Florence Nightlife: Where Is the Action?
The Santa Croce neighborhood is widely considered the heart of the Florence party scene (or movida, as it is often called). Countless bars, pubs, clubs and restaurants extend along Via de’ Benci and its continuation, Via Verdi, spilling onto the main Santa Croce square and branching out into the adjacent streets. Here, hordes of American students (Florence is one of the study abroad capitals of the world) mix with tourists from all over the globe and, of course, plenty of locals.
On the other side of the Arno river (the so-called Oltrarno), you will find a less “touristy” nightlife scene more oriented towards locals: areas like Piazza Santo Spirito and San Frediano boast a wealth of evening hang-outs, but in these parts you will actually hear Italian being spoken outside of the bars, and the whole scene has a different and definitely more authentic vibe.
Around here, an evening on the town often begins with the aperitivo, a tradition said to have originated in Florence in the 1850s (though the city of Turin also claims paternity). What began as an upper-class social ritual, consisting of a pre-dinner drink accompanied by a small snack such as olives or chips, has evolved into a full-fledged feast which can effectively replace dinner.
Today, between the hours of around 6 and 9 pm, many bars, pubs and lounges around town put out some impressive buffet spreads that may include various pasta trays, all kinds of meats and skewers, cold cuts, pizzas, panini, etc. The great thing is that it’s all free and you can eat as much as you want, just as long as you buy one drink (which will cost between 5 and 10 Euros). On the flip side, the more popular aperitivo spots can get crowded, so you need to be ready to fight for the good stuff before it’s all gone… or wait for the next tray to come out.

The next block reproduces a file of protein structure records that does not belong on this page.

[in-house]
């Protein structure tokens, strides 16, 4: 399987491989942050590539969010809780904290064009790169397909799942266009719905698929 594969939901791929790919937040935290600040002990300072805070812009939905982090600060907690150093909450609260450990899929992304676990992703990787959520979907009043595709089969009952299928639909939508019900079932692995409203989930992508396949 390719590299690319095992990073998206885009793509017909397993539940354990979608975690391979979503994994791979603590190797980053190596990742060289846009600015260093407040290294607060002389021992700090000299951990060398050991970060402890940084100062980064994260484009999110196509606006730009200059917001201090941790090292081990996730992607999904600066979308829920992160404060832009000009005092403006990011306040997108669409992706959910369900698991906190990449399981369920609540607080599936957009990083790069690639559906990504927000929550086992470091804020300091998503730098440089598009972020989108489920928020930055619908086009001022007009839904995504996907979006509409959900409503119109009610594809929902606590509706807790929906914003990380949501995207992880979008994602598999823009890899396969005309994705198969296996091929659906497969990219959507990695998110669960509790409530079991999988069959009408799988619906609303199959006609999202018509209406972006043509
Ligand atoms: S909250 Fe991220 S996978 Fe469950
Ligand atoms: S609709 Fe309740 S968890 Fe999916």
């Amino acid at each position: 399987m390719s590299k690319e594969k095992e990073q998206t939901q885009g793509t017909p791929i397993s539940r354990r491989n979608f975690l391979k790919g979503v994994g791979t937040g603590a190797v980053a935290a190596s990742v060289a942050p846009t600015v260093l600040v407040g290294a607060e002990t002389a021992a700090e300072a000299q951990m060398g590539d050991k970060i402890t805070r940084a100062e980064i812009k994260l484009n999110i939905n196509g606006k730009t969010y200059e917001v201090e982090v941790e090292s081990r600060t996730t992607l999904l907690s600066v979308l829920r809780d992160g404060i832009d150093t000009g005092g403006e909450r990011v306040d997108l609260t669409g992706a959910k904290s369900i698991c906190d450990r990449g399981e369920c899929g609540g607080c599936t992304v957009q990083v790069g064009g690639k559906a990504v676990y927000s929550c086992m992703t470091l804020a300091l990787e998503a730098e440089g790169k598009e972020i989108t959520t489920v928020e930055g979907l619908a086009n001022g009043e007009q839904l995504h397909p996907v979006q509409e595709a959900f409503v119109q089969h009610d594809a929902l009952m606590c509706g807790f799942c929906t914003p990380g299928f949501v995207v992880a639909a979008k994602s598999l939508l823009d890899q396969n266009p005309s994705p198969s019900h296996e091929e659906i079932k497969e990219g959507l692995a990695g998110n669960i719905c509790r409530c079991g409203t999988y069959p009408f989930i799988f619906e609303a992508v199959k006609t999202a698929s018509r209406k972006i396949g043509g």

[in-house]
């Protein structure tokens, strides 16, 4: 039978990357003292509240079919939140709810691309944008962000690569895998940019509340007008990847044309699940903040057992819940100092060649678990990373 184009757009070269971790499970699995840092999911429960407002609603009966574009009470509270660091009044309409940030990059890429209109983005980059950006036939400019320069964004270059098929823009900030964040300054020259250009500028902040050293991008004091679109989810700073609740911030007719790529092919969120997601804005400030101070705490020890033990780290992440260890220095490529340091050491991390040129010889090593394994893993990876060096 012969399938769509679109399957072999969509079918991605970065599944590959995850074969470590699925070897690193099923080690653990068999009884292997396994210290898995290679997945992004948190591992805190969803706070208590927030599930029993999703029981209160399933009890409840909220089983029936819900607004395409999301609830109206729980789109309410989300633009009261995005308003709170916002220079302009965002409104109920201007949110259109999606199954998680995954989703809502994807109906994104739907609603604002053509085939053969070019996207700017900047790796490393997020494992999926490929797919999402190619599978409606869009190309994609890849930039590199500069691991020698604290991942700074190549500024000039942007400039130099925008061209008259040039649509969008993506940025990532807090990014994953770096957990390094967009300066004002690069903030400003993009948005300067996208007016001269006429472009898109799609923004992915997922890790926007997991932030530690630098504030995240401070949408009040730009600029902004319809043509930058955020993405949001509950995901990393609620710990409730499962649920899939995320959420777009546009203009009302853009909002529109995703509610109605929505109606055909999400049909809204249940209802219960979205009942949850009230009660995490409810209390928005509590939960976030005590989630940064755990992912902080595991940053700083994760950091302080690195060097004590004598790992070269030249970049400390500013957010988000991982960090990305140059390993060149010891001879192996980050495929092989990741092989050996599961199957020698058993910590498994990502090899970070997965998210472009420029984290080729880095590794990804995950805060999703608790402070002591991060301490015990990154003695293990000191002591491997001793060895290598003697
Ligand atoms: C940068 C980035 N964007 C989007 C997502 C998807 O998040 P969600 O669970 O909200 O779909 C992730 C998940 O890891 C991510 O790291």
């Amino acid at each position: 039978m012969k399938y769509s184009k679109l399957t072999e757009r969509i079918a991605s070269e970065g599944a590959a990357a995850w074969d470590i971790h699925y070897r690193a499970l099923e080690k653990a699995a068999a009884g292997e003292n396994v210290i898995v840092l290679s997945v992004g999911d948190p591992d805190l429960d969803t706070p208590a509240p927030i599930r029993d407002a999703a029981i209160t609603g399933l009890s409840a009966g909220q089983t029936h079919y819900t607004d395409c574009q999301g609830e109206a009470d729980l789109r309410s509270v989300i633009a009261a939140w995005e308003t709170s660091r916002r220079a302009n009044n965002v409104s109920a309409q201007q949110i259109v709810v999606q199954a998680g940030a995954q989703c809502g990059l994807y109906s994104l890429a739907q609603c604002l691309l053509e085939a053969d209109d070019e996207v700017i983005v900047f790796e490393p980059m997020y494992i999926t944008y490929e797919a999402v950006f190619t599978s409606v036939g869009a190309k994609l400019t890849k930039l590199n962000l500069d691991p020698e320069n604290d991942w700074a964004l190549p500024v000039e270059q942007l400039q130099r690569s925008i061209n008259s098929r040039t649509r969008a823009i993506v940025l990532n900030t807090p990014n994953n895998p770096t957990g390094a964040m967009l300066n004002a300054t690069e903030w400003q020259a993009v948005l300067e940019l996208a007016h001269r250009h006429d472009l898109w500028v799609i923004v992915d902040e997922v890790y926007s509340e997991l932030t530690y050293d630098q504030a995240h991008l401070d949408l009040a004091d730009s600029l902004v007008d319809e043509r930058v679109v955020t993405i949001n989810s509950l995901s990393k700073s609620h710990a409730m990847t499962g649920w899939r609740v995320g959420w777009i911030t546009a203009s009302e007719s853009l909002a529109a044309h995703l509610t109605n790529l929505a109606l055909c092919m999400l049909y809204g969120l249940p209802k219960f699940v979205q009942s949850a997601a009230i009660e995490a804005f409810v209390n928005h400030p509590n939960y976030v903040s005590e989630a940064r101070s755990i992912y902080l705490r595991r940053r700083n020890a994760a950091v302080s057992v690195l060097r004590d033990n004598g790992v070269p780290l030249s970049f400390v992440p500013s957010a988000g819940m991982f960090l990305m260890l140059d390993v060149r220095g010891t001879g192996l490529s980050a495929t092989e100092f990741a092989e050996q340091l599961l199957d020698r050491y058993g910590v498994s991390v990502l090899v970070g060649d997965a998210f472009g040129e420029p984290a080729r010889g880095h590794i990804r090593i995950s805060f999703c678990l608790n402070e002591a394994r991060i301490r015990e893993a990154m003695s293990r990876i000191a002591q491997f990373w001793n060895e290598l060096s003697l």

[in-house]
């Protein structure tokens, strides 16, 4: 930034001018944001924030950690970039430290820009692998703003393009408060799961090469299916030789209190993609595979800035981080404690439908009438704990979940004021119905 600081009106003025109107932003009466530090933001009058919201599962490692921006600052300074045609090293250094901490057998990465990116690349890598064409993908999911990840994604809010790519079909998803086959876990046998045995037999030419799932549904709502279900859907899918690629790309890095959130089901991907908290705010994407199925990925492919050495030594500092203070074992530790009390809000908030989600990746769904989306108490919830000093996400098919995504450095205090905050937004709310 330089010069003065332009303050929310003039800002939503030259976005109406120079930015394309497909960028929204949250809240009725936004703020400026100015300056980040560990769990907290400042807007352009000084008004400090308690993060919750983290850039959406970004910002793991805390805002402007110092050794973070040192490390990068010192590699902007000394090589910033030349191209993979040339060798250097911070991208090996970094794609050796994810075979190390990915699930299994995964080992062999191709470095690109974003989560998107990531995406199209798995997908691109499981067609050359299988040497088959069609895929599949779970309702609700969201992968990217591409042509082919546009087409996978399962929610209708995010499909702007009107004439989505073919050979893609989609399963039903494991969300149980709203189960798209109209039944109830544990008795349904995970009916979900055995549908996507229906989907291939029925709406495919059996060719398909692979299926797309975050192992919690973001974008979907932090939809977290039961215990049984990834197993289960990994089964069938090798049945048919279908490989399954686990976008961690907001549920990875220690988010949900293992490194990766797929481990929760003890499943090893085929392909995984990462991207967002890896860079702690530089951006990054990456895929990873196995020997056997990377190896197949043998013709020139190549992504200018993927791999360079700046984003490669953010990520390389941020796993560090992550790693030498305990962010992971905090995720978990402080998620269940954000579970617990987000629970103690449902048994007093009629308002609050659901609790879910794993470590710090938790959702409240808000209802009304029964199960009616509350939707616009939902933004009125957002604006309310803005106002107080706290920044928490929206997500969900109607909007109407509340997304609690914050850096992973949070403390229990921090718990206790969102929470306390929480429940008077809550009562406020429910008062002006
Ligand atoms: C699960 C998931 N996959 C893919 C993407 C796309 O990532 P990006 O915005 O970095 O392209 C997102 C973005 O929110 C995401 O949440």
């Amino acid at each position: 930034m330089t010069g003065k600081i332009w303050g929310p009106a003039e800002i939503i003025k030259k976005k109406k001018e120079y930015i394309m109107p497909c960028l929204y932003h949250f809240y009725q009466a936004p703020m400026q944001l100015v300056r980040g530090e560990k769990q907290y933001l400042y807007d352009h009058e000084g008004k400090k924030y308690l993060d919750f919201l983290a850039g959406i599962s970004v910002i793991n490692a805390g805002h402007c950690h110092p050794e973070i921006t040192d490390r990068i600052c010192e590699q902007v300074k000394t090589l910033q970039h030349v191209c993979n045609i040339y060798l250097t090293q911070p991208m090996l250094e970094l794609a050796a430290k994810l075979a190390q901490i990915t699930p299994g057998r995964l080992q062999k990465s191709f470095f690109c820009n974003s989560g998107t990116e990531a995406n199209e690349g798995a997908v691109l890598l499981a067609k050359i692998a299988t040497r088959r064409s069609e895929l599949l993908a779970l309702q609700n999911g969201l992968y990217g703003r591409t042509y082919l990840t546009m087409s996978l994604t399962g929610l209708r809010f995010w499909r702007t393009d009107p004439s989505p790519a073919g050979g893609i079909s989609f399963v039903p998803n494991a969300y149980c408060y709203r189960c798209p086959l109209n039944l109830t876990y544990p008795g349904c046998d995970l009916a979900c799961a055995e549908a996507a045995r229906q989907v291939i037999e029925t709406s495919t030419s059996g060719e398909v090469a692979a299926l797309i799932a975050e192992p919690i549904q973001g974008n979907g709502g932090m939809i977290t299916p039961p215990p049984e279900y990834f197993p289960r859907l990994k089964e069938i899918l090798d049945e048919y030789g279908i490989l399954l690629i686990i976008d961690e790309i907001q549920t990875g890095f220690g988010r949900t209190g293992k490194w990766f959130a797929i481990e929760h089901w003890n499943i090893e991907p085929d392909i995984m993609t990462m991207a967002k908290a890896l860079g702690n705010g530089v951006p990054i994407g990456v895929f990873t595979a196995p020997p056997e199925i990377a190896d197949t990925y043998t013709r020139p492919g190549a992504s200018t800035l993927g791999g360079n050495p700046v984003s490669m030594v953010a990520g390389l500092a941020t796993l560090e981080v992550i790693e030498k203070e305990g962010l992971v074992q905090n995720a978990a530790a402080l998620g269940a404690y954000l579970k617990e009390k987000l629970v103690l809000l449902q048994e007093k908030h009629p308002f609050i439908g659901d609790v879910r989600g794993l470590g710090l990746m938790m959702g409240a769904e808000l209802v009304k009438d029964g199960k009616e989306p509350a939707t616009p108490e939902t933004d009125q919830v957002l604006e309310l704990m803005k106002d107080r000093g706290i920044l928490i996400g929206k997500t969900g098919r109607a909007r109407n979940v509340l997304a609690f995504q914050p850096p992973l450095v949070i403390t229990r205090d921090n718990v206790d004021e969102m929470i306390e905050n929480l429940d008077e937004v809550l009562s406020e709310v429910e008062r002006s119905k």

Typical aperitivo drinks are the Florence-born Negroni (a stiff concoction of gin, vermouth and Campari), the Americano, or the light and fizzy Aperol Spritz. Of course, nothing stops you from ordering a glass of Prosecco (the Italian Champagne), wine, beer, your favorite cocktail or a non-alcoholic beverage.
The following bars and lounges are popular aperitivo venues, before they turn into nightlife hotspots as the evening moves on: Moyo in Via de’ Benci, Oibò in Borgo dei Greci, Kitsch in Viale Gramsci, Rifrullo in Via San Niccolò, Rivalta on Lungarno Corsini, Colle Bereto in Piazza Strozzi and Rex in Via Fiesolana.
Discos and Dance Clubs
Space Club – The city’s oldest and most famous disco brings an industrial-warehouse-Berlin-style vibe to the Florence nightlife, with a vast and cavernous dance-floor surrounded by elevated metal rafters. The downstairs lounge is a great place to meet a potential dance partner, before the action really begins and girls start dancing on the tables…
Yab – Located right in the heart of the historic center’s fanciest block, Florence’s most glamorous nightclub is the perfect place to try out your new designer heels or stylish Armani blazer. Cover and drinks are a bit more pricey here, but the music and ambiance are top shelf.
Flo – This chic outdoor club in a priceless setting is open from May to early October. With its colorful cocktails, cool cosmopolitan vibe and breathtaking views of the world’s most beautiful city, Flo is THE place to be in the warmer months!
Full Up – A Florence institution that has reinvented itself over and over throughout the decades. Today, Full Up is a modern dance club that attracts a young and flirty crowd ready to dance the night away.
TwentyOne – Cheap tequila shots and short skirts abound, as hordes of American students mingle with locals and other tourists on the packed dance-floor of this always-happening venue in the heart of old Florence.